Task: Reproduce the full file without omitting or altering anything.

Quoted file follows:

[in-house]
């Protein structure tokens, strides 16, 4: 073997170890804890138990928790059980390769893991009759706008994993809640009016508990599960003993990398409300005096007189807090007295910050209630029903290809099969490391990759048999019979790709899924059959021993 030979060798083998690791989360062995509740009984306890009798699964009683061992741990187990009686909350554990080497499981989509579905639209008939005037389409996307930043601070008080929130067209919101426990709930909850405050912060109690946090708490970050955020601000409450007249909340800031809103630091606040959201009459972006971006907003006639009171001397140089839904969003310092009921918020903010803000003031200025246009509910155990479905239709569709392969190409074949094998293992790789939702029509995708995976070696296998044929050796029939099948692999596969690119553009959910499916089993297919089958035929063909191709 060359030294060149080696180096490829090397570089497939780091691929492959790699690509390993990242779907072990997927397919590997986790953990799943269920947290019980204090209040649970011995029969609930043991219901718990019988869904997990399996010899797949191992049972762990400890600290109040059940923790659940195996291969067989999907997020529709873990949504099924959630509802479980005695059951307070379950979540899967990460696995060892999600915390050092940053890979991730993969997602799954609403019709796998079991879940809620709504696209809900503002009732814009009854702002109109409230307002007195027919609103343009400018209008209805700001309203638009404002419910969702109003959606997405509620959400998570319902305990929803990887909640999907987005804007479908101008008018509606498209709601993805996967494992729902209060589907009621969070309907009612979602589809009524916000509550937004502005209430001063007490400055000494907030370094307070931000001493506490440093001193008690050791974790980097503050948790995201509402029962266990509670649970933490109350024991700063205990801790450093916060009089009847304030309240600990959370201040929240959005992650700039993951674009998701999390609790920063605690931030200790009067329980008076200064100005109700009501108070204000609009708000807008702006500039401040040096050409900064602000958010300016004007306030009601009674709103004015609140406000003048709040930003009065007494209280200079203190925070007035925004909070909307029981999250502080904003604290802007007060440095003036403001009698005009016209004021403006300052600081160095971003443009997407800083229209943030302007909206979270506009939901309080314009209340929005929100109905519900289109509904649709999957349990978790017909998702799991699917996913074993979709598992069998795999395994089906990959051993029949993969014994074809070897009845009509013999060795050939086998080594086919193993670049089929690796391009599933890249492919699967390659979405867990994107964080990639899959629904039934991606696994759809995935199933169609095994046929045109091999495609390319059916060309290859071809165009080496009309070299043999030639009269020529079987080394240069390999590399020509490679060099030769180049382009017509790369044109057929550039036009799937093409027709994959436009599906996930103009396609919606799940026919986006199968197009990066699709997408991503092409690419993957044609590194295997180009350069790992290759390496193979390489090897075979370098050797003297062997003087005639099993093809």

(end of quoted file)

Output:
[in-house]
């Protein structure tokens, strides 16, 4: 073997170890804890138990928790059980390769893991009759706008994993809640009016508990599960003993990398409300005096007189807090007295910050209630029903290809099969490391990759048999019979790709899924059959021993 030979060798083998690791989360062995509740009984306890009798699964009683061992741990187990009686909350554990080497499981989509579905639209008939005037389409996307930043601070008080929130067209919101426990709930909850405050912060109690946090708490970050955020601000409450007249909340800031809103630091606040959201009459972006971006907003006639009171001397140089839904969003310092009921918020903010803000003031200025246009509910155990479905239709569709392969190409074949094998293992790789939702029509995708995976070696296998044929050796029939099948692999596969690119553009959910499916089993297919089958035929063909191709 060359030294060149080696180096490829090397570089497939780091691929492959790699690509390993990242779907072990997927397919590997986790953990799943269920947290019980204090209040649970011995029969609930043991219901718990019988869904997990399996010899797949191992049972762990400890600290109040059940923790659940195996291969067989999907997020529709873990949504099924959630509802479980005695059951307070379950979540899967990460696995060892999600915390050092940053890979991730993969997602799954609403019709796998079991879940809620709504696209809900503002009732814009009854702002109109409230307002007195027919609103343009400018209008209805700001309203638009404002419910969702109003959606997405509620959400998570319902305990929803990887909640999907987005804007479908101008008018509606498209709601993805996967494992729902209060589907009621969070309907009612979602589809009524916000509550937004502005209430001063007490400055000494907030370094307070931000001493506490440093001193008690050791974790980097503050948790995201509402029962266990509670649970933490109350024991700063205990801790450093916060009089009847304030309240600990959370201040929240959005992650700039993951674009998701999390609790920063605690931030200790009067329980008076200064100005109700009501108070204000609009708000807008702006500039401040040096050409900064602000958010300016004007306030009601009674709103004015609140406000003048709040930003009065007494209280200079203190925070007035925004909070909307029981999250502080904003604290802007007060440095003036403001009698005009016209004021403006300052600081160095971003443009997407800083229209943030302007909206979270506009939901309080314009209340929005929100109905519900289109509904649709999957349990978790017909998702799991699917996913074993979709598992069998795999395994089906990959051993029949993969014994074809070897009845009509013999060795050939086998080594086919193993670049089929690796391009599933890249492919699967390659979405867990994107964080990639899959629904039934991606696994759809995935199933169609095994046929045109091999495609390319059916060309290859071809165009080496009309070299043999030639009269020529079987080394240069390999590399020509490679060099030769180049382009017509790369044109057929550039036009799937093409027709994959436009599906996930103009396609919606799940026919986006199968197009990066699709997408991503092409690419993957044609590194295997180009350069790992290759390496193979390489090897075979370098050797003297062997003087005639099993093809």